By 2022, IDC predicts, 30 percent of enterprises will use interactive conversational speech technologies to power customer engagement, and affective computing will see a 25 percent jump in real-world applications.
“It’s not necessarily going to be everywhere,” Sutherland says. “But we do expect to see a pickup in terms of moving from experimentation to actual production.”
As researchers and private companies teach machines to recognize differentiation in vocal inflection, facial expressions and other cues, experts say the field is ripe for applications in business.
Companies are already using emotion AI for market research and political polling purposes. Brands want to know how their products make people feel, not just what they think.
“We use deep learning networks that are able to identify about 20 different facial expressions,” said Rana el Kaliouby, CEO of emotion AI firm Affectiva, in an interview with AI research firm Emerj, explaining its process with advertisers. “And then all of these get combined into a number of key measures that advertisers are looking for. One is the level of attention: Are you even paying attention to this ad? Another is how positive or negative you are.”
Emotional AI Can Help Businesses Cash In
The South Korean company BPU Holdings, for example, says its emotion AI-driven election analytics product was a more accurate predictor of the most recent South Korean national election than more traditional polling services. It’s now offering the product to U.S. candidates.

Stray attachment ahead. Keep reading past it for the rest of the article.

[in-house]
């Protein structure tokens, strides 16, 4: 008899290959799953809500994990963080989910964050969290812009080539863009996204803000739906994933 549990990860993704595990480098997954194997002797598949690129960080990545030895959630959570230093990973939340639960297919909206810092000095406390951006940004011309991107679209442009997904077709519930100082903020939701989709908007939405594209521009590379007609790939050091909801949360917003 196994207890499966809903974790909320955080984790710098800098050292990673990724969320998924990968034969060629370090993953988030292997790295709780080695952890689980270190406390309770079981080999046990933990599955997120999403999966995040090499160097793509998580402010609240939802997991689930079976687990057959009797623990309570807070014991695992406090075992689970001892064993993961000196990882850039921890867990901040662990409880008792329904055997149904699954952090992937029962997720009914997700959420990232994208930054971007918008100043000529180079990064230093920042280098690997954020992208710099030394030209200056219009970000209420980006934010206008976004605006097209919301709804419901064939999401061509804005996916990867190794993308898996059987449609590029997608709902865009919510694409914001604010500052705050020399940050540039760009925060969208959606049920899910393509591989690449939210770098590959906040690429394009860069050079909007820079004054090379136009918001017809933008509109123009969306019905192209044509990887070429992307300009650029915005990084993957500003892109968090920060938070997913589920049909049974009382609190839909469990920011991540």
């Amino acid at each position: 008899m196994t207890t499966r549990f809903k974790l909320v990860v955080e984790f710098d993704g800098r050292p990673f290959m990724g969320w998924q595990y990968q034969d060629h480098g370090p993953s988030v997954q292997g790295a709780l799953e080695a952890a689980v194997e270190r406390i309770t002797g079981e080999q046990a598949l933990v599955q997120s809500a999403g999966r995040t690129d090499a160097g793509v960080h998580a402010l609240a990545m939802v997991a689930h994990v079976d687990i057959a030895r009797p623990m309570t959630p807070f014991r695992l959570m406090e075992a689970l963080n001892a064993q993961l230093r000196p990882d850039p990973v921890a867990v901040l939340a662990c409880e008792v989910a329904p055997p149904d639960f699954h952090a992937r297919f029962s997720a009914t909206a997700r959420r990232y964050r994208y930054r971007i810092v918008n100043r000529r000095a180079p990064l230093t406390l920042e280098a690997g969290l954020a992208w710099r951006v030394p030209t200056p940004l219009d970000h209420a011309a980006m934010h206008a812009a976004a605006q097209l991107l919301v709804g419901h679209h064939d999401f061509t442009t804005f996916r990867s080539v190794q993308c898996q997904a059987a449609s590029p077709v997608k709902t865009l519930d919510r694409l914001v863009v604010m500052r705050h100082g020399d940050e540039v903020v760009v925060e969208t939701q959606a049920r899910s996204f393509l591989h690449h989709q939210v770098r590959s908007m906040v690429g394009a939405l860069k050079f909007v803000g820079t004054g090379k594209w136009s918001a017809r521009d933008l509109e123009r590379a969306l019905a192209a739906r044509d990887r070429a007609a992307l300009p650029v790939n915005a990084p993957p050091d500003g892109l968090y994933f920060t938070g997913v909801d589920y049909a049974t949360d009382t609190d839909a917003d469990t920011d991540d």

Another application: Chatbots, now in regular use by banks, retailers and utilities, will soon be able to interpret emotion, not just language. When the system detects a user to be angry, for example, he or she can be routed straight to a human.
Aleix Martinez, a cognitive scientist and professor of electrical and computer engineering at The Ohio State University who has studied affective computing extensively, says researchers still have far to go to make artificial intelligence seem less artificial.
“You want to make sure that technology can communicate the way humans communicate,” he says. “The technology has improved, but we are still lacking that human touch.”